PPA Encourages Members To Fill Out PennDOT Electric Vehicle Infrastructure Survey
Under the federal Bipartisan Infrastructure Law, Pennsylvania will have access to $171.5 million in funding to develop an electric vehicle charging infrastructure in the Commonwealth over a five year period.
The funding supports the Commonwealth goal of expanding EV charging along the previously designated Alternative Fuel Corridors (AFCs) and Interstate lookalikes.
Federal AFC criteria was updated to require AFC designated ready corridors to have charging stations no more than 1 mile from an Interstate exit or highway intersection (previously 5 miles) and no more than 50 miles apart.
Draft State Plan
PennDOT has completed a draft State Plan for Electric Vehicle Infrastructure Deployment, required by the Federal Highway Administration, to receive formula funding through the new National Electric Vehicle Infrastructure (NEVI) Formula Program created by the Bipartisan Infrastructure Law.
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PennDOT has launched a survey to collect feedback on the goals, infrastructure prioritization, and program administration components of the Draft Pennsylvania State Plan.
The survey – which also includes an overview of FHWA’s NEVI Formula Program Guidance
PPA encourages members to take the survey. The deadline to provide survey responses is June 30.
PPA Position On NEVI
Below is a summary of the PPA position on NEVI infrastructure prioritization and implementation we would encourage you to include in your survey responses–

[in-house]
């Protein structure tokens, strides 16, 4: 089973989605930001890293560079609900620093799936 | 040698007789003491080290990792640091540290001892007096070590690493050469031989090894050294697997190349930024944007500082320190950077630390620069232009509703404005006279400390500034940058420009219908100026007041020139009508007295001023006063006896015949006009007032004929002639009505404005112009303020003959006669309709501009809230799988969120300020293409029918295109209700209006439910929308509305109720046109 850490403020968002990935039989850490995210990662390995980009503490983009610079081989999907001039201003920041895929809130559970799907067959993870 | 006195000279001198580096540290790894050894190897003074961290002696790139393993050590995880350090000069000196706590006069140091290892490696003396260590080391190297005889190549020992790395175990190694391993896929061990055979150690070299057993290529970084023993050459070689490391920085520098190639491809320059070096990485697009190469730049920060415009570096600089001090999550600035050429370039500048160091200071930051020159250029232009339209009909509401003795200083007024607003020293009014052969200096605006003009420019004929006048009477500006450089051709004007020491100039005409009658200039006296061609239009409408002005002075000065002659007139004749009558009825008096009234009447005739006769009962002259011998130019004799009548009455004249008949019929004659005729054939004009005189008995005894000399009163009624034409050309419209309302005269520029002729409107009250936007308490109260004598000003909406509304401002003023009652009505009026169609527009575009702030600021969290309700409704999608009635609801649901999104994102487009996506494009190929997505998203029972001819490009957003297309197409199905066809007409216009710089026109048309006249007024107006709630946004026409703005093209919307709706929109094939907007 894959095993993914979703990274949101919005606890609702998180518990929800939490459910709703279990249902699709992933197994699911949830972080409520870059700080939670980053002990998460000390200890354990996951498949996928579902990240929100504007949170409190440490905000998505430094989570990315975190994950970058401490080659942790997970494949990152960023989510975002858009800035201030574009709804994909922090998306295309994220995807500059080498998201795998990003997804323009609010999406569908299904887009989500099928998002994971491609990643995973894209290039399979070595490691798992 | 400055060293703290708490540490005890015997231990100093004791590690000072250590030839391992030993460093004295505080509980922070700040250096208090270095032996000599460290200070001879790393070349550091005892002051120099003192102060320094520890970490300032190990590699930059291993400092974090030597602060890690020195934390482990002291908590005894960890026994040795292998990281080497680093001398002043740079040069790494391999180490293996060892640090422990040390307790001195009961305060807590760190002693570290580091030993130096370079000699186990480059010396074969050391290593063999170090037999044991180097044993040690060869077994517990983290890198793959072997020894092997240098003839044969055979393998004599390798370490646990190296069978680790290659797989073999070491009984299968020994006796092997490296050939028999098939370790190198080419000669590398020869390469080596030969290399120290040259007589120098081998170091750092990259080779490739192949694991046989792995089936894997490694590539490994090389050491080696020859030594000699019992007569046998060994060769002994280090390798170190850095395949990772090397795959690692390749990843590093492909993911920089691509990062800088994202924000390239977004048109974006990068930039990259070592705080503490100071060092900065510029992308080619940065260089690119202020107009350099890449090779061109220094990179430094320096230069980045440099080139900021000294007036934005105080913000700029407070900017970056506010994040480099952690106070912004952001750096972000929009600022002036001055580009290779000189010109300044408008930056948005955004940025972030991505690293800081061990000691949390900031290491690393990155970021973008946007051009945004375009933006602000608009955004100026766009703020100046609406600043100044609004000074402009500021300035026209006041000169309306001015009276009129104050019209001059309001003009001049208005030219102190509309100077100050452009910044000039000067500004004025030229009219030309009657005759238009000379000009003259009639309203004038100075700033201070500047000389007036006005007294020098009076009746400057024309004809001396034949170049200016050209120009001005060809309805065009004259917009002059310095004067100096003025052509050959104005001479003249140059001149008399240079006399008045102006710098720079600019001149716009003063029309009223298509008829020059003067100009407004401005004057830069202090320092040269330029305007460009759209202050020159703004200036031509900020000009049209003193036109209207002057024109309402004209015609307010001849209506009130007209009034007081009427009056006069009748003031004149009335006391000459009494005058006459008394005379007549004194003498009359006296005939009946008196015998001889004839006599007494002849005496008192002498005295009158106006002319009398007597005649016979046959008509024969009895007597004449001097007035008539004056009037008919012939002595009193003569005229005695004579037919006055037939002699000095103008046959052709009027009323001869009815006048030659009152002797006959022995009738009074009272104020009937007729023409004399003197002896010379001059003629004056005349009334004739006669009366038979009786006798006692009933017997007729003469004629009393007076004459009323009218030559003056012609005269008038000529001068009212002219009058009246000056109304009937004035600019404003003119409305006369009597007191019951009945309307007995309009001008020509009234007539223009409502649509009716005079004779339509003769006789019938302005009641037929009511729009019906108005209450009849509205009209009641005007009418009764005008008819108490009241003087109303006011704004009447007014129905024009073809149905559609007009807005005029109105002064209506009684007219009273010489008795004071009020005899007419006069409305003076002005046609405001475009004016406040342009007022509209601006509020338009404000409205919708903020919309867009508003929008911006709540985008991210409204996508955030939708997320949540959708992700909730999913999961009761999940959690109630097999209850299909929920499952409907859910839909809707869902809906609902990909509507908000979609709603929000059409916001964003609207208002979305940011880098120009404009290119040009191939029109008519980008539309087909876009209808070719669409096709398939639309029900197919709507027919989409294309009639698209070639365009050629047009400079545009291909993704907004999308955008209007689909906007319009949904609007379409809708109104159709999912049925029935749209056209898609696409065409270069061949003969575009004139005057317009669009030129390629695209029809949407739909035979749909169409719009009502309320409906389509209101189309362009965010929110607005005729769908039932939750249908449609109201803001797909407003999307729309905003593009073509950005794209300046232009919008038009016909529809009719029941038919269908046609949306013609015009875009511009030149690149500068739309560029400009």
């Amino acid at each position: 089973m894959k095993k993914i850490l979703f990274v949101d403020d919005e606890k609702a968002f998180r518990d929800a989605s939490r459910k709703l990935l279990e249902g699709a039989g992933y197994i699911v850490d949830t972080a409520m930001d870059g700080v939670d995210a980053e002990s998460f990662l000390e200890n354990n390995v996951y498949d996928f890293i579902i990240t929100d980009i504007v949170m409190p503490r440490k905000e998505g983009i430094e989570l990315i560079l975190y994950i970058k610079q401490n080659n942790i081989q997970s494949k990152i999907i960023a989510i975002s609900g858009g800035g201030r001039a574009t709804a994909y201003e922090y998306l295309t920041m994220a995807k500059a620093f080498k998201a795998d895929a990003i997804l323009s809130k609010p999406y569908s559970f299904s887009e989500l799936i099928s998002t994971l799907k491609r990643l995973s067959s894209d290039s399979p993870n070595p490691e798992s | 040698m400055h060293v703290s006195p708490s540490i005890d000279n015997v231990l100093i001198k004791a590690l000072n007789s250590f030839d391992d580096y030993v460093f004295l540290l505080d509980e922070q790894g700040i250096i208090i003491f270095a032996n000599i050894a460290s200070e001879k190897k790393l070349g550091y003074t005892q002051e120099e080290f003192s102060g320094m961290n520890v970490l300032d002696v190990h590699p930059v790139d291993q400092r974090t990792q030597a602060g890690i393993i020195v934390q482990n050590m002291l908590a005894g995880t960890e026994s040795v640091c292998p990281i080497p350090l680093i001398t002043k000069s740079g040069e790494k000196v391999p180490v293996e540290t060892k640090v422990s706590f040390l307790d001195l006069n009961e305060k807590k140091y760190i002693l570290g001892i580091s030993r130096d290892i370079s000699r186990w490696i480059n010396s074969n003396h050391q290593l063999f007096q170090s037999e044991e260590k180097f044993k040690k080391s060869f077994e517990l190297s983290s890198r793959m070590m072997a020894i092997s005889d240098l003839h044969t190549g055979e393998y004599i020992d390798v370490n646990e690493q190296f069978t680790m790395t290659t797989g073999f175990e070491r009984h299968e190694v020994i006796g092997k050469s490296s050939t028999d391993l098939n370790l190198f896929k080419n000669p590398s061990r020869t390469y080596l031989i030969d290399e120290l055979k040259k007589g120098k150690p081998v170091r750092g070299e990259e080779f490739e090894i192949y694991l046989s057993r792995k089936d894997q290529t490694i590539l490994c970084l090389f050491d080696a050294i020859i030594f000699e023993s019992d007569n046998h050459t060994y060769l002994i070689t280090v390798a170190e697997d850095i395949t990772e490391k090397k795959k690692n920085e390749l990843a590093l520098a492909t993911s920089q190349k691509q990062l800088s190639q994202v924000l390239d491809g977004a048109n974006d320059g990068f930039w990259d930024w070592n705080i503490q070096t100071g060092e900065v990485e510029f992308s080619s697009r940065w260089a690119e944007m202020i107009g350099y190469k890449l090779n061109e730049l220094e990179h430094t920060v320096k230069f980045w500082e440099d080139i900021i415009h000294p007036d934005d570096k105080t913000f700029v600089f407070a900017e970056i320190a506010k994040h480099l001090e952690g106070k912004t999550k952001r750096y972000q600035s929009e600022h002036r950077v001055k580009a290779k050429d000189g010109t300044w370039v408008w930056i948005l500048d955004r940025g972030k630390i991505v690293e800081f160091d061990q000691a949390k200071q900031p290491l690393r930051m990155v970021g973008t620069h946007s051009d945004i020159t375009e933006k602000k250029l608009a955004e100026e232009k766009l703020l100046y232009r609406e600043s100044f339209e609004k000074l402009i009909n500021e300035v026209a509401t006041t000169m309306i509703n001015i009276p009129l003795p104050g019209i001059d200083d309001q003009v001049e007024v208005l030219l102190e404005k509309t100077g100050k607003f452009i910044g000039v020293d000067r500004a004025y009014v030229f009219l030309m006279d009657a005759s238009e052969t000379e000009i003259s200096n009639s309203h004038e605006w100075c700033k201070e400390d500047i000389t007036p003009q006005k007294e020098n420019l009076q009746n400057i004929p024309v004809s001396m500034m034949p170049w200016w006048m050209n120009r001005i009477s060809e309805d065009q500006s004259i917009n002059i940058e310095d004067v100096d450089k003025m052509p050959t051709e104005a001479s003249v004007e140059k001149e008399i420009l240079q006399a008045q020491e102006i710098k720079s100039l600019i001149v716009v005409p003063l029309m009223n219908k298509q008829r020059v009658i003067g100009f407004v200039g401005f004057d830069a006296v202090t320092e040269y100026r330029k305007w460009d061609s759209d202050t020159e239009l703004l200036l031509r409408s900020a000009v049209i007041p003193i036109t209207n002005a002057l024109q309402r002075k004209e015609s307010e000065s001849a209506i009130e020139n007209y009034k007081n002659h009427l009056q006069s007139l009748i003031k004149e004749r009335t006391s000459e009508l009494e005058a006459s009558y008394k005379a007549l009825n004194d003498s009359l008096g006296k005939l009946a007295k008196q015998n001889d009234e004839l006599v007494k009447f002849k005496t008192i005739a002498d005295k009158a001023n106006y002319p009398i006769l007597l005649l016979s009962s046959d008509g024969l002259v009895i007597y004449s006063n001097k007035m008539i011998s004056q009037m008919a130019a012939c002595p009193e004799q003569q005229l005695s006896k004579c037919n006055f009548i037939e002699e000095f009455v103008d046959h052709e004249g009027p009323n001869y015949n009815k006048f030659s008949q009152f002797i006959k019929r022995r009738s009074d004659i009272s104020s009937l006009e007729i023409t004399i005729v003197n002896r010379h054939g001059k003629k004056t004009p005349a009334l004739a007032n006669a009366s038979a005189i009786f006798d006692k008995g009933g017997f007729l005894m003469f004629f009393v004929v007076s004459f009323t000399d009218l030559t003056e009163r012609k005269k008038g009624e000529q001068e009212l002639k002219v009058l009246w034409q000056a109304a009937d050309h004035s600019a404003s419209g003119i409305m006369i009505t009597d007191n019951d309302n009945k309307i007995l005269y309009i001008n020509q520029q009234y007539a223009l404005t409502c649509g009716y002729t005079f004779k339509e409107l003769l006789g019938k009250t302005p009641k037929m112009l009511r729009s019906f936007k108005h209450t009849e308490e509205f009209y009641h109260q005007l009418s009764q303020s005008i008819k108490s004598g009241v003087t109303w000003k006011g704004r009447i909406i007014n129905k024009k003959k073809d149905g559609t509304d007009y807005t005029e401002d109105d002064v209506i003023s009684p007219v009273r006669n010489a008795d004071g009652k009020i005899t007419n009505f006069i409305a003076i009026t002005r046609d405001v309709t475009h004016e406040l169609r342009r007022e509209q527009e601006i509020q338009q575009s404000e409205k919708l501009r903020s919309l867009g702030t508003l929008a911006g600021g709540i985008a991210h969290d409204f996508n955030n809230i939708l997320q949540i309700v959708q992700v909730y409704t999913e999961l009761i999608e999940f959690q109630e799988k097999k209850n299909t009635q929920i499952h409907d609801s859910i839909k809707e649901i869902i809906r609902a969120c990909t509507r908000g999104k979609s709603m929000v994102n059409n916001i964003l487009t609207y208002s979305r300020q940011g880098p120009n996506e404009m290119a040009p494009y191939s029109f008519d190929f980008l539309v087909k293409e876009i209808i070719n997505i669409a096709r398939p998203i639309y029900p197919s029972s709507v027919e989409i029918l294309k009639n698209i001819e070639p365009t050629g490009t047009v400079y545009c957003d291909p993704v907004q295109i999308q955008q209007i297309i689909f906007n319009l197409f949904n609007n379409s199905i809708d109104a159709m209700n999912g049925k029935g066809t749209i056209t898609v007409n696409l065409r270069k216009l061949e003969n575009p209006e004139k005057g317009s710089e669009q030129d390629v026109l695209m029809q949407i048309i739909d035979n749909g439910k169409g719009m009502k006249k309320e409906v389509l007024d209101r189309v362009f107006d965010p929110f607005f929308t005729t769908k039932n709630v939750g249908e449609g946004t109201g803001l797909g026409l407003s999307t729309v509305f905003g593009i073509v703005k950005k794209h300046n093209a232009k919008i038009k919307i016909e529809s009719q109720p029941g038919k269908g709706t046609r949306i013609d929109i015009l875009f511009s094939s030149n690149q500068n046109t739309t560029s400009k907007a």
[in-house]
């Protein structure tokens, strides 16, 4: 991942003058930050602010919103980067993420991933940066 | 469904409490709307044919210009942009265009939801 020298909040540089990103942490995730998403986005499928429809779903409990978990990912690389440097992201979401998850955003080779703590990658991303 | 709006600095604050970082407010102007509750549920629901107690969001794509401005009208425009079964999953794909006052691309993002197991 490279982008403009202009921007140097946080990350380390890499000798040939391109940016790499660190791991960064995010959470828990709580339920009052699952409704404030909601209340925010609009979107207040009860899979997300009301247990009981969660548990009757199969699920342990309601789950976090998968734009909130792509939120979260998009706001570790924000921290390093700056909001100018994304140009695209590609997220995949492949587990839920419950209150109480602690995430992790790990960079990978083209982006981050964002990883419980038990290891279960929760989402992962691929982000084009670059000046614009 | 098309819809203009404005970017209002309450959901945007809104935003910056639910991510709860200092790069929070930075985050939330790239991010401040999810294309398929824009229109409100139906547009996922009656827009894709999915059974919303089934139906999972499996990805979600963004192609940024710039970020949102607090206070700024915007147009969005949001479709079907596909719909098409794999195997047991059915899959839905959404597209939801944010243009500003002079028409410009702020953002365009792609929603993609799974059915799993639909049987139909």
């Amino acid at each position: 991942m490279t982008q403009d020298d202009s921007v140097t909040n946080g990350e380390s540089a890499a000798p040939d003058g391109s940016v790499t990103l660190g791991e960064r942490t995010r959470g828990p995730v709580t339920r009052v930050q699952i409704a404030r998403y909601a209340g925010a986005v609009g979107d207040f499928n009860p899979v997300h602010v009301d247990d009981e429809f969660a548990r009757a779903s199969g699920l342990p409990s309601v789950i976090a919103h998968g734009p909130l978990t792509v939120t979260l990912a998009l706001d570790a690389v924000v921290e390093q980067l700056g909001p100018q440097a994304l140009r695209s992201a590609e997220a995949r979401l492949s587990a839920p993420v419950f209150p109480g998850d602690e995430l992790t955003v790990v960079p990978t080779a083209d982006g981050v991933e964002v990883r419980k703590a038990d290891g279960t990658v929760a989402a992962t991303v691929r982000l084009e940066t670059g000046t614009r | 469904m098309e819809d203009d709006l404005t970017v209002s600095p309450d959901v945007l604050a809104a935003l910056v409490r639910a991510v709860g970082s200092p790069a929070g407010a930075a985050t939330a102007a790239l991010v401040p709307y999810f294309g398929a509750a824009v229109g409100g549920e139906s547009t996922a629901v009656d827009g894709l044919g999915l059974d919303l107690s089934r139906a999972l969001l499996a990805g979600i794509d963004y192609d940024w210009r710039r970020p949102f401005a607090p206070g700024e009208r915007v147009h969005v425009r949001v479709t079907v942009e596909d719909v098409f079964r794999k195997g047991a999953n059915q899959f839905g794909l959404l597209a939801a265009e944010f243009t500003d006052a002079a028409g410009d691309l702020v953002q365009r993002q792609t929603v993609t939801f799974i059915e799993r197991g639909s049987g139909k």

There are currently 3,500+ Convenience Store locations selling retail gasoline throughout the Commonwealth. This established industry is fuel agnostic and is well positioned to meet all aspects of PA’s NEVI State Plan Vision Statement.
There is no better existing infrastructure network that can consistently support EV range confidence in every target Pennsylvania transportation corridor.
Pennsylvania should leverage the core competencies of the dynamic retail fuel industry and the utility sector to best implement a statewide network of EV charging stations.
Retailers should focus on serving customer needs, a vital requirement considering the time it takes an electric vehicle user to refuel.
Utilities should focus on creating the transmission and distribution infrastructure that makes electricity available to retailers and other charging station owners.
Utilities should be prohibited from using captive ratepayers to underwrite their share of NEVI projects. When this occurs, free-market forces are stymied as utilities operate at a guaranteed rate of return without risking capital.
Retailers will then be hesitant to risk their money (even if it makes up a small percentage of the cost of a charging project) if forced to compete against entities enjoying such a tremendous advantage.
NEVI grant recipients should be reflective of the broad-based coalition of today’s fueling industry with a mix of Pennsylvania-based businesses, multi-state companies, and independently-owned locations.
The NEVI grant application process should also be simplified and feasible to any organization regardless of their administrative capacity.